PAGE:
Whether as a result of Lee's recasting of the story, or this production’s casting of the characters, the first half — while never boring — possesses speed while lacking loft. There’s more fizzle than sizzle between leads Hoopman and Bostic, and the latter seems miscast for her role. Guenevere is written as a true drama queen — someone who enjoys the thrill of danger while not, perhaps, appreciating the potential costs. But Bostic doesn’t have the kind of heft we might look for in Guenevere; her take offers plenty of irony but a dearth of iron. Her singing falls short of the mark as well; Bostic’s voice is pretty, but thin, and she sounds as though she’s struggling much of the time, so that even zippy favorites like “The Lusty Month of May” end up lacking clarity and punch. Put Bostic together in a duet with Troilo — a strong singer with a lovely voice — or contrast her with Boyd or with Davron S. Monroe, who plays Sir Lionel, and who shines in a brief solo, and the disparity is striking.
Hoopman fares better in the singing department, though one wonders at the characterization he brings to Arthur. No one is required to put on a British accent — usually that’s the wiser choice — but Hoopman’s overly flat, broad delivery sounds like something from the American heartland, as though Arthur is intended to be read as a sort of Joe Average. It’s a little distracting, but after a time you start to wonder if this isn’t key to how this production has been visualized all along.
The play in its original form may have seen its idea of Camelot retroactively coopted to serve as a kind of shorthand for the promise of the Kennedy administration following JFK’s assassination in 1963, but there’s a kind of poignant symmetry in the way this lighter, fleeter-of-foot version can now be read as a nostalgic shout-out to the Obama years. In that way, Lee’s adaptation feels topical and deeply meaningful.
Loewe’s well-crafted, upbeat songs — all catchy tunes and sparkling lyrics — tend to cast a sunny light over even the most grim passages, but you sense that Veloudos and his cast want to root themselves in the play’s darker underlying sensibilities. To that end, the production’s design has a sort of “contemporary timeless” feel, broadly hinting at the Middle Ages but hovering outside its grip. Elisabetta Polito’s costumes have a shiny, even cartoonish, quality that blends the regal wardrobe of popular imagining together with contemporary touches such as denim jeans or trousers sporting multiple zippers on the leggings. (That said, Guenevere’s gowns are pure elegance.) Shelley Barish’s set embraces the bucolic tranquility of the woodlands, with trees filling in around the edges and a ramp (emblematic of both castle rooms and hillsides) serving as the space’s focal point. Even the vaunted round table is rustic in design, a cross-section of a great tree supported by several stylishly shaped logs. Camelot, it would seem, exists in careful accord with the natural world.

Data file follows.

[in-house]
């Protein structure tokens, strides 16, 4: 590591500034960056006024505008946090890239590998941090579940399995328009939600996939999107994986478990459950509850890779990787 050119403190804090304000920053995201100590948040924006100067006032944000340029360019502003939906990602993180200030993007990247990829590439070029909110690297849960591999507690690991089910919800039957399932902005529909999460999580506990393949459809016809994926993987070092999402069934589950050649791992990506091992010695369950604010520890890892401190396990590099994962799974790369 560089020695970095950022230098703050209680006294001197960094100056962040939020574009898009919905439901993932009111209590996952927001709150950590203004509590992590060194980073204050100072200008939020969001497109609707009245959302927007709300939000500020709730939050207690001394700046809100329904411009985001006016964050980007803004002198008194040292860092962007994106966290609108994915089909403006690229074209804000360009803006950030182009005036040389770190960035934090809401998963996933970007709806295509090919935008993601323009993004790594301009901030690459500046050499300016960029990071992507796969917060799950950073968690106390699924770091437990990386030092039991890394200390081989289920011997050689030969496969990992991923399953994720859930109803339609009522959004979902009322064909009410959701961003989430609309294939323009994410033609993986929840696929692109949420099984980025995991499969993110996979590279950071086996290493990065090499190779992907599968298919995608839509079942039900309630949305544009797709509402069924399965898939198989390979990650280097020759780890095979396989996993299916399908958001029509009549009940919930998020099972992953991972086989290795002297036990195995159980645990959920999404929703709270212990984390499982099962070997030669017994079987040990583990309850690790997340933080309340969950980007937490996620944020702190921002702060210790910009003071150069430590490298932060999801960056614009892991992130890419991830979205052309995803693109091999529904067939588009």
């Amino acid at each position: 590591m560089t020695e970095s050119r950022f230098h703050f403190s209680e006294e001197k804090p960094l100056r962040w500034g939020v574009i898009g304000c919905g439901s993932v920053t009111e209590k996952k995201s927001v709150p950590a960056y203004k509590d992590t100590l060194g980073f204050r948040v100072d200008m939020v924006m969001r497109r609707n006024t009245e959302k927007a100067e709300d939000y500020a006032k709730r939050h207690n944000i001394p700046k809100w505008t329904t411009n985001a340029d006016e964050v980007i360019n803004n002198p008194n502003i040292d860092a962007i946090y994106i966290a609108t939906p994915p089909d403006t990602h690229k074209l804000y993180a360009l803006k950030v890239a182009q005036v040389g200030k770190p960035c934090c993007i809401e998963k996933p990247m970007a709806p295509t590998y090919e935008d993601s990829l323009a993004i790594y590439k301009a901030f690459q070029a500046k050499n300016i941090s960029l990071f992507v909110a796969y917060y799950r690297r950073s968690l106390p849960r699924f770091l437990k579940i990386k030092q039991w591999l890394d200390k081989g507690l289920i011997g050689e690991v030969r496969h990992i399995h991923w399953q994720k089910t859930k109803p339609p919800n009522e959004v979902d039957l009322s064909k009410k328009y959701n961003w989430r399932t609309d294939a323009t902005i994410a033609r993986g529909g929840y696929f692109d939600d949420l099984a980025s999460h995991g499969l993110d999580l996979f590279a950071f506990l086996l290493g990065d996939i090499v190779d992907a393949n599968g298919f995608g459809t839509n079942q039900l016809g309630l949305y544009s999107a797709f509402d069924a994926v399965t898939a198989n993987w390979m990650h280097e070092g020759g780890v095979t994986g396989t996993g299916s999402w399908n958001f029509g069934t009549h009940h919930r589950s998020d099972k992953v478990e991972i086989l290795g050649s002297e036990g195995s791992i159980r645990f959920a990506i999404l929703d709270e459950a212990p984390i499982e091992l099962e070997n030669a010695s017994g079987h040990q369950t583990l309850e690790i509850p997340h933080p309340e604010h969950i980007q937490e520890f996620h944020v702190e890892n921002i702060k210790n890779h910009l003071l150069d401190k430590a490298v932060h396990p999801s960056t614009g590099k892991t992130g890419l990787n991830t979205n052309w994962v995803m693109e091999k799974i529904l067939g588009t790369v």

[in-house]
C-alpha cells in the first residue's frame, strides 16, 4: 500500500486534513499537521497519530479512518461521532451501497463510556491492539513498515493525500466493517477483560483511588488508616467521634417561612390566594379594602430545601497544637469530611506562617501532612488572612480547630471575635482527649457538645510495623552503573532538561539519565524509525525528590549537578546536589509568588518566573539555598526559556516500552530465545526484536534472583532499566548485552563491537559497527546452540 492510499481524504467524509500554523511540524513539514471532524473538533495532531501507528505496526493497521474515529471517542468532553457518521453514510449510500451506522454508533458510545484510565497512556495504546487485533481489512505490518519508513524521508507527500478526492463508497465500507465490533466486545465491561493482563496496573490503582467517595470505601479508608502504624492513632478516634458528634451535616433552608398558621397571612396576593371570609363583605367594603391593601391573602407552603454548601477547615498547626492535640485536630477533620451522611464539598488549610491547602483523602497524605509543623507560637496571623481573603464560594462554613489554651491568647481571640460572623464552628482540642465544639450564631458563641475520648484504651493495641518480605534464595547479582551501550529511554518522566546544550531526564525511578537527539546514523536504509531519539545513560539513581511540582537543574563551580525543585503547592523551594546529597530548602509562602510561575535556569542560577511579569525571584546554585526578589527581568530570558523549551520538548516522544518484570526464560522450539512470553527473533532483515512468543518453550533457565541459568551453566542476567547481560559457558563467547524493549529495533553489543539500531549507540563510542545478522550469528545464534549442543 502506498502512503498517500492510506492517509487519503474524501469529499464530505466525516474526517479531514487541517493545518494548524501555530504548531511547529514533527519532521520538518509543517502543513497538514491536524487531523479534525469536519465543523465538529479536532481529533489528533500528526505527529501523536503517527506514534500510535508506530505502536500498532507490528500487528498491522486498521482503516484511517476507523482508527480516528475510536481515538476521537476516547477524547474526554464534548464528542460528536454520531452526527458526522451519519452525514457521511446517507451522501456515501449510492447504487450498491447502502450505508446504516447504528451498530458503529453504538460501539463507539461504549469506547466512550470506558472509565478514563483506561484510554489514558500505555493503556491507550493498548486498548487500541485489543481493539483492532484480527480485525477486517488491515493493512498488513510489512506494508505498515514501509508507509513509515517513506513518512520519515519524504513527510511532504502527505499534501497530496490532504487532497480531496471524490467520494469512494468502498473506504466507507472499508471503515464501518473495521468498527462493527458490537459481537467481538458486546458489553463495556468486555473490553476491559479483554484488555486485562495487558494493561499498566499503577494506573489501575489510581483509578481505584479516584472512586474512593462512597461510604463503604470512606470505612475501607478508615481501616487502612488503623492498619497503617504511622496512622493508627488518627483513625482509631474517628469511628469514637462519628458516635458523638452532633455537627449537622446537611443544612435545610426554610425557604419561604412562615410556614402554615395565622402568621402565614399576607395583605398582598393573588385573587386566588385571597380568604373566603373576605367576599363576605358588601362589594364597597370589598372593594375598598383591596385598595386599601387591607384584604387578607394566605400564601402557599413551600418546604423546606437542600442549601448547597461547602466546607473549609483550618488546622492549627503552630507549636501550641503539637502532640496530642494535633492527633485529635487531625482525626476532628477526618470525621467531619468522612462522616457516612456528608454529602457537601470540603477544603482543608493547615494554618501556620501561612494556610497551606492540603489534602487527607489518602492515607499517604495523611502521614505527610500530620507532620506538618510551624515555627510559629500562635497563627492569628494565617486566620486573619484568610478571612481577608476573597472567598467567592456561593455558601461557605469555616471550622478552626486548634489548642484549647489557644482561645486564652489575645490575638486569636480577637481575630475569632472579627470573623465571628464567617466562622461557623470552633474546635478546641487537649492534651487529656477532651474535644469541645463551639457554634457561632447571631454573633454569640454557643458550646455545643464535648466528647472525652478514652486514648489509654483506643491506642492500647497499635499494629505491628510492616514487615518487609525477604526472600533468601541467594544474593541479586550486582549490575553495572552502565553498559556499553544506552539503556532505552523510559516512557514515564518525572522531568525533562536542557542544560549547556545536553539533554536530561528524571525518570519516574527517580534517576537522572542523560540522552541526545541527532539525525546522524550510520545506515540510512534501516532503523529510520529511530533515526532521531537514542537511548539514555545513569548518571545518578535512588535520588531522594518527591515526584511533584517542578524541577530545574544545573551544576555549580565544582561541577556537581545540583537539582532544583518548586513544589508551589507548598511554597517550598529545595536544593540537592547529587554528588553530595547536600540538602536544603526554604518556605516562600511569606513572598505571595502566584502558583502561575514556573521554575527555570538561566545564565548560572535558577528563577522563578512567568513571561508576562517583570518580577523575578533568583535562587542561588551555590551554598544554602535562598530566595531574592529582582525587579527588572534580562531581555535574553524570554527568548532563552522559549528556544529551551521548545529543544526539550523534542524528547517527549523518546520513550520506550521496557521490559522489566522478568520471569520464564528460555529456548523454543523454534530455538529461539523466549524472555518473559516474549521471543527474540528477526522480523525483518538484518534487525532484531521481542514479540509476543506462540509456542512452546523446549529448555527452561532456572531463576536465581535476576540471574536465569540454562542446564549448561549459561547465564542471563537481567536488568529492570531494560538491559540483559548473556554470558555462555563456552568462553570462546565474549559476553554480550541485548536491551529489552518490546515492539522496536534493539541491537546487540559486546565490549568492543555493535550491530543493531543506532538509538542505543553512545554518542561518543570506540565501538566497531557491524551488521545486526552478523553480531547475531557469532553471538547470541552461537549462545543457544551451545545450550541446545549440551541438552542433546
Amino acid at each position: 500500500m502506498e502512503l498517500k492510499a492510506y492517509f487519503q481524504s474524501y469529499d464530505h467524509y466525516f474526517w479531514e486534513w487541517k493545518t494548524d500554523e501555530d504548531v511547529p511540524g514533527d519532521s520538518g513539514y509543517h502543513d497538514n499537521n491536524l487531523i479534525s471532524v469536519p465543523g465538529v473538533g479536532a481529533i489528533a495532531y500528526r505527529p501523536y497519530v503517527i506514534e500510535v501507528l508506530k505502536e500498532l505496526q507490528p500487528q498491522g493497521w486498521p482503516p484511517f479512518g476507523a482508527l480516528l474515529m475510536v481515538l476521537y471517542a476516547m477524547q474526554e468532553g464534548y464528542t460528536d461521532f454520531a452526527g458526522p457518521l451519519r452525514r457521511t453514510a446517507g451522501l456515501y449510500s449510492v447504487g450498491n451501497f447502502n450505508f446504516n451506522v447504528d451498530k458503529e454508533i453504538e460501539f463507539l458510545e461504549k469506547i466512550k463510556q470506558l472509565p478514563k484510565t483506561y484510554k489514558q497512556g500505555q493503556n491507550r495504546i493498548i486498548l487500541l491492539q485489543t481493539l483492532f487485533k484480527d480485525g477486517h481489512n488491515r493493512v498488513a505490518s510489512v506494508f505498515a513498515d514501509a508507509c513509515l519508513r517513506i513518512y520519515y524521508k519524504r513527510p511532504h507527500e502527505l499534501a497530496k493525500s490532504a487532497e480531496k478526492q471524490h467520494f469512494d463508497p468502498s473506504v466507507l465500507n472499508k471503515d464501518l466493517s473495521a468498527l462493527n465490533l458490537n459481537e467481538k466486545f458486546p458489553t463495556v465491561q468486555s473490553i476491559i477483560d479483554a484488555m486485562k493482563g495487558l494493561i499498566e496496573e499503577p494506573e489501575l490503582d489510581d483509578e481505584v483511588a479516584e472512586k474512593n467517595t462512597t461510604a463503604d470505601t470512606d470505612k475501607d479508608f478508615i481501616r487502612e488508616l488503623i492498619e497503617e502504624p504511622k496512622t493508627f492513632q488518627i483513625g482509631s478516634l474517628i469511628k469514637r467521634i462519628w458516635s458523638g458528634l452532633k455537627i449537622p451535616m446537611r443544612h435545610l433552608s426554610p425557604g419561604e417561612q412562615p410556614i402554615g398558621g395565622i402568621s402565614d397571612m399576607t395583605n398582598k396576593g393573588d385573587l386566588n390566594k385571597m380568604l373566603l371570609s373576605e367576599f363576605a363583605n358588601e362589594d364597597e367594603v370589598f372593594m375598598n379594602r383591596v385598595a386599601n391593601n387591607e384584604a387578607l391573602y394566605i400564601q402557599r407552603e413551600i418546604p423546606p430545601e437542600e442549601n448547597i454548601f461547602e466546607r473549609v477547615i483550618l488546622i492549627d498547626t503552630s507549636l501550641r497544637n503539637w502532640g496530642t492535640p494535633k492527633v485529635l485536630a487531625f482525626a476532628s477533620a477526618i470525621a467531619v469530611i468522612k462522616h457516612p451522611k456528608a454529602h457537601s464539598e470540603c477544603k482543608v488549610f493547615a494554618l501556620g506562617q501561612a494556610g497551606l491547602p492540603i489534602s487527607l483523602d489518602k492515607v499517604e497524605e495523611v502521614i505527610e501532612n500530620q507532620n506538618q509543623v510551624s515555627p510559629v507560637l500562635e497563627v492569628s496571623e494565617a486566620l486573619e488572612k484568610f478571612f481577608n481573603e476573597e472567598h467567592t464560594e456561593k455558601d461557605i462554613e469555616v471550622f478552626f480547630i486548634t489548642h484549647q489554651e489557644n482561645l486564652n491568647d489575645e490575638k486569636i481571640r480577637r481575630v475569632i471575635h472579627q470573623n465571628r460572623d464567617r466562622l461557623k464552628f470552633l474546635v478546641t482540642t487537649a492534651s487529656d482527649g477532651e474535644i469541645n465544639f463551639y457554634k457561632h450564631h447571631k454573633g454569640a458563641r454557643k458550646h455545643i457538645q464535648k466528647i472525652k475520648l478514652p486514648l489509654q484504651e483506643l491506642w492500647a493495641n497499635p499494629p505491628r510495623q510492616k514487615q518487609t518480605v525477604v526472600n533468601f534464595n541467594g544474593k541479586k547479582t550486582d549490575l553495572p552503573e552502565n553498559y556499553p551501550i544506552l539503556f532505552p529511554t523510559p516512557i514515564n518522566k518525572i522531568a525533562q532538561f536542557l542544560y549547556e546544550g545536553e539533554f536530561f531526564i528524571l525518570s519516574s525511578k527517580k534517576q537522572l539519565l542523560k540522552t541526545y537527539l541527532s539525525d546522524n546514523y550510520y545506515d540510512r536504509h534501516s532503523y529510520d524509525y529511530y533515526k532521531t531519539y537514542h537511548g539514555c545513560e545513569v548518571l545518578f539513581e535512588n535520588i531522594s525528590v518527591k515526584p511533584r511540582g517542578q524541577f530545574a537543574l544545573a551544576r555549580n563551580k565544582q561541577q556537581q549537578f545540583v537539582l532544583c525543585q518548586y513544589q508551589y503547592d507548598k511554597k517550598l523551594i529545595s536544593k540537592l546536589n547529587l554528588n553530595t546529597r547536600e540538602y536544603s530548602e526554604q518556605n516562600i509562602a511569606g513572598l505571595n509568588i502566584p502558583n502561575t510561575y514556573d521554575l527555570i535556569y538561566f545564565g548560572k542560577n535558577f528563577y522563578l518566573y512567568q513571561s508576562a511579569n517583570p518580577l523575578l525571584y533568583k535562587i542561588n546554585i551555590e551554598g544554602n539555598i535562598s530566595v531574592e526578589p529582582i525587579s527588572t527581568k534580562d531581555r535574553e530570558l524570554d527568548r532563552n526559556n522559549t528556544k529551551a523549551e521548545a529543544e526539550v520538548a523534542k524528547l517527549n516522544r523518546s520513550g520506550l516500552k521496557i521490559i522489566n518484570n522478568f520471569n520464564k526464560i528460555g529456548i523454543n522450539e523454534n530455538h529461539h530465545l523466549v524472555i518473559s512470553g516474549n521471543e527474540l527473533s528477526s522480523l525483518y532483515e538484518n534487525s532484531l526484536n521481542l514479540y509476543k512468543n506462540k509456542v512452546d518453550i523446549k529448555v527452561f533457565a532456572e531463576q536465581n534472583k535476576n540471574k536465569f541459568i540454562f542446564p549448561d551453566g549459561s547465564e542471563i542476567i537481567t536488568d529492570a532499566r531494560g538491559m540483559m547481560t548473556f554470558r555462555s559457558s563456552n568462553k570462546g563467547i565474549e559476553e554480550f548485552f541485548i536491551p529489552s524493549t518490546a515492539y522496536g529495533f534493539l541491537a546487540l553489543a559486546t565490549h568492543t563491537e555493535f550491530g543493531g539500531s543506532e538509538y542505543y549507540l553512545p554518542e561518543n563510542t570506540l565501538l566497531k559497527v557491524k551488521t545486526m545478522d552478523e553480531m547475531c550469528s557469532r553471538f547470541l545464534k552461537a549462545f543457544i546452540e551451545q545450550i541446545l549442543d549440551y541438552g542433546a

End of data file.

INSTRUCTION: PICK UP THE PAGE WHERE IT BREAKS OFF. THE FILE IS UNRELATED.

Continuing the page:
But nature has a violent side, too, and some elements of those woodlands are carved in the shape of leaping flames; when things get dire (and you know they must), Karen Perlow’s lighting transitions the mood from tranquil to infernal. King Arthur’s court goes to hell right before our eyes, with Mordred’s diabolical energy kicking the entire production into a higher gear. That’s the telling paradox of the production as a whole: The more Camelot and its leaders stray from the path, the more textured and enticing the production becomes. The first real frisson sparks with the sudden emergence of the Arthur-Guenevere-Lancelot love triangle; no one here wants to be a bad guy (or gal), but human nature being what it is, love and attraction strike when they will and pull everything out of joint. Factor in selfishness and resentment with Mordred’s appearance (and Boyd’s raucous enjoyment of Mordred’s unapologetic bad-to-the-bone-ness) and suddenly the play pops into extra dimensions.
Nuance comes to a production with time, and Lyric Stage’s “Camelot” will get there, but the issue of pacing may be one that’s hardwired into this new adaptation. Still, when the pieces all join into one cohesive whole, this show is everything you want it to be: Bold, vivid and moving.
“Camelot” continues at the Lyric Stage through June 25.